Staying on top of the labor market and staffing industry can feel like a full-time job. To help you stay on top of the latest news, Aerotek curates the trends, stories and insights that are shaping our world at work.
Here are the headlines for May:
1. New report predicts severe labor shortages over the next 15 years
It’s not news that some industries have been struggling to find qualified candidates in recent months. But, a new report
released in April by the global, independent business membership and research association, The Conference Board
, spotlights these concerns.
The report outlines a variety of reasons for the labor shortages including the retirement of the Baby Boomers, the decline in labor productivity, sluggish corporate revenue growth, high labor expenses and increasing quit rates.
2. Healthcare and skilled trade labor expected to endure greatest shortages
Due to an aging population and increased access to healthcare created by the Affordable Care Act, healthcare workers will be in short supply over the next decade and a half according to The Conference Board.
Occupational therapists, physical therapy assistants, nurses and home health aides will be in especially high demand. Additionally, says the report, as skilled trade laborers such as machinists, power plant operators, plant operators, railroad workers, and electricians retire, there won’t be enough new skilled laborers to replace them.
3. U.S. job market slowed in April
While shortages are a long-term concern, the latest Bureau of Labor Statistics
actually point to slowing growth. The economy created 160,000 jobs last month, disappointing some financial observers and decreasing the likelihood that the Federal Reserve will increase interest rates in the near future. But it wasn’t all bad news. Though some major industries saw little or no change over the month, professional business services, healthcare and the financial industries added jobs in April.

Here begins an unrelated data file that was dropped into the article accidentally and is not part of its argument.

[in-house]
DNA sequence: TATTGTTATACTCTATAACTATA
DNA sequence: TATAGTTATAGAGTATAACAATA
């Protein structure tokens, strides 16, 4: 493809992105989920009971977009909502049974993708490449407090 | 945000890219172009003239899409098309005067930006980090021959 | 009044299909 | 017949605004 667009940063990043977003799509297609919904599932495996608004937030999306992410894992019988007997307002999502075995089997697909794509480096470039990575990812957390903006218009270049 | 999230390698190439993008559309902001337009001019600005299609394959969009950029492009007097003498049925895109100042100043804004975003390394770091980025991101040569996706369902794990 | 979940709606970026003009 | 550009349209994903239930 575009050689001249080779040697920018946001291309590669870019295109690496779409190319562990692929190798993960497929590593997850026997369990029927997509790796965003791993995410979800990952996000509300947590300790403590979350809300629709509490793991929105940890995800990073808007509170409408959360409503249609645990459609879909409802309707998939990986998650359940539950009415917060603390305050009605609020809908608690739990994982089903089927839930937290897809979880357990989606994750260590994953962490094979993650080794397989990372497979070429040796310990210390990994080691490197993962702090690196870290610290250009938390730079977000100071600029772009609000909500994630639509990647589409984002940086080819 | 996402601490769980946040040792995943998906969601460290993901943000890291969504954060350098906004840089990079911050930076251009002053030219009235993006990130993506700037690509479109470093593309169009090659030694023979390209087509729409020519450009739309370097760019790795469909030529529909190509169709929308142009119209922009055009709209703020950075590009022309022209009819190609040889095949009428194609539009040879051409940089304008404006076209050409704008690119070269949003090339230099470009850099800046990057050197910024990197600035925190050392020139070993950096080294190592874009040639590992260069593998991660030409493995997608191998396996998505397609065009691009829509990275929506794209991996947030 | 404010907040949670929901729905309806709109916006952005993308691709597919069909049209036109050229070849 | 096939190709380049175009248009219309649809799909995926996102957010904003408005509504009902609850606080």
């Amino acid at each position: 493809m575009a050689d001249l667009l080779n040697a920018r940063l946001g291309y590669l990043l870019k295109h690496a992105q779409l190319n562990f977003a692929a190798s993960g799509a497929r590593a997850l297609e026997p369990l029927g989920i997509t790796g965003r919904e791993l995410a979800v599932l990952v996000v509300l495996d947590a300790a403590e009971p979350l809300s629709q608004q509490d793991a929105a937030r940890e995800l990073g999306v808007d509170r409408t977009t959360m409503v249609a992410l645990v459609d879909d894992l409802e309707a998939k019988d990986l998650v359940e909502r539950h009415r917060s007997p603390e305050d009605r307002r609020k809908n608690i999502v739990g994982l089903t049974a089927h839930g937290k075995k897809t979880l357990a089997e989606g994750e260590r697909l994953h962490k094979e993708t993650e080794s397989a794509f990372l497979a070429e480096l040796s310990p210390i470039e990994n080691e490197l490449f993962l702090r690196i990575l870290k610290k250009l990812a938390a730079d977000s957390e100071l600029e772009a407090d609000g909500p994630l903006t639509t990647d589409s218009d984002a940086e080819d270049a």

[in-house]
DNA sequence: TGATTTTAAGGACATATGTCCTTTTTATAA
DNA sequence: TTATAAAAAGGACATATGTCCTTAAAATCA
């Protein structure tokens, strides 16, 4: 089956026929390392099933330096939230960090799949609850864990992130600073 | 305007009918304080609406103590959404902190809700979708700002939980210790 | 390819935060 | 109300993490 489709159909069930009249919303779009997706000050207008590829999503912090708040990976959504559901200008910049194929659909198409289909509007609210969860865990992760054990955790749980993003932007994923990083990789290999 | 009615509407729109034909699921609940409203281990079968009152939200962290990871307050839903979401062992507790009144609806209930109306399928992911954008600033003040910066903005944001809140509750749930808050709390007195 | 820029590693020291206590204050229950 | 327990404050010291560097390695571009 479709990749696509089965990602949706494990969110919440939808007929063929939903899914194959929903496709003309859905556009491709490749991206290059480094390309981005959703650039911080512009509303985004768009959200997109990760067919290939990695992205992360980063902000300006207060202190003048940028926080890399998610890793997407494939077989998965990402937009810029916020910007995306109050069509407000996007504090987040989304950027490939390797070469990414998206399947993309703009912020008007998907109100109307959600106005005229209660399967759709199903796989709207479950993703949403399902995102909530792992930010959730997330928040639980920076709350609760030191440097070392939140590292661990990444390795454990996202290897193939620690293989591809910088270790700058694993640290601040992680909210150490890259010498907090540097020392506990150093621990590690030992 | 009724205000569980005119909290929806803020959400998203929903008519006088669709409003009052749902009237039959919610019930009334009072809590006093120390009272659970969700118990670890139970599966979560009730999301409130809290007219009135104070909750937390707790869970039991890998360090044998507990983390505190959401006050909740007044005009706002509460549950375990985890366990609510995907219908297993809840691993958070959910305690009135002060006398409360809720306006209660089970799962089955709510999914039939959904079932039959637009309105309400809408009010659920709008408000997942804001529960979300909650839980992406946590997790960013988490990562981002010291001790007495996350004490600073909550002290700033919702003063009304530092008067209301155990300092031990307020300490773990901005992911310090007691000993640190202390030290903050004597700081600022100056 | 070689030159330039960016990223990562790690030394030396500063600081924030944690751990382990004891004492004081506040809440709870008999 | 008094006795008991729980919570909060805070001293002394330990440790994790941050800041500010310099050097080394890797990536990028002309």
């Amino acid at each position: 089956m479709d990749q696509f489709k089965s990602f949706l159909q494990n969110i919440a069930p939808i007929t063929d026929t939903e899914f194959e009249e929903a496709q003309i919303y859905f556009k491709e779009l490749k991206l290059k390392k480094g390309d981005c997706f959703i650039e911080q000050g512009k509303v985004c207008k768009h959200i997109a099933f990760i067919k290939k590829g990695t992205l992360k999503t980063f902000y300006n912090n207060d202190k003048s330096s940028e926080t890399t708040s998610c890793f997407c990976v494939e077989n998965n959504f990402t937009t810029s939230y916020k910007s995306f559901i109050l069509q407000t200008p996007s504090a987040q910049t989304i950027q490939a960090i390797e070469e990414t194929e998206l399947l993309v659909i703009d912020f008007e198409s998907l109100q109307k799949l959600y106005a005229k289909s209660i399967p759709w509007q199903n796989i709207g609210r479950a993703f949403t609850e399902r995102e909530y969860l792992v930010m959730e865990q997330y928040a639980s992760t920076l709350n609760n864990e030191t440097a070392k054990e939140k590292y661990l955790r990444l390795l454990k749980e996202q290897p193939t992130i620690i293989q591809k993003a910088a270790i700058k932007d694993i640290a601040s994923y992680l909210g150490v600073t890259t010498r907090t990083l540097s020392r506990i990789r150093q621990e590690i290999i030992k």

The BLS also reports the unemployment rate remained at 5 percent while wages rose by 2.5 percent compared to 2015.
4. Temp job market is strong
While the cumulative job market may be slowing, when it comes to temp and contract jobs, the market remains strong and growing. A new study by CareerBuilder and EMSI
found that between 2016 and 2018, employers plan to add 173,478 temp and contract jobs, a six percent increase over today’s temp job numbers. These job openings will be found in a variety of industries at all pay levels.
"Today, nearly 3 million people are employed in temporary jobs, and that number will continue to grow at a healthy pace over the next few years as companies strive to keep agile in the midst of changing market needs," said Kyle Braun, President of CareerBuilder's Staffing and Recruiting Group in a May 5 press release
5. Shifting workplace norms
With the economy continuing to recover, many fathers who elected to stay home to care for children during the recession are going back to work, says The Wall Street Journal
. As experts note, the transition is not always easy.
“Some of our biases about gender roles are stubbornly persistent,” writes Whitney Johnson for The Harvard Business Review
. “People think there must be something wrong with a man who leaves his career to rear his children; they wonder if he’s hiding something, or at least think there might be more to the story.”
Recent studies hint that workplace attitudes toward men’s roles in childcare are shifting. A 2015 study by The Hartford
found that “Millennial men (18-33) are leading the paternity leave trend, with 52 percent taking extended time off from work to help care for a baby, according to a national survey.”
Attitudes towards working parents in general are evolving, with many organizations looking for links between effective parenting and successful workplace habits. A new CareerBuilder study
found that 68 percent of employers surveyed said that they take parenting skills such as time management, patience, the ability to multitask, conflict management and problem solving into account when evaluating prospective job candidates.
Want more Staffing Central? Check out the headlines from our previous post.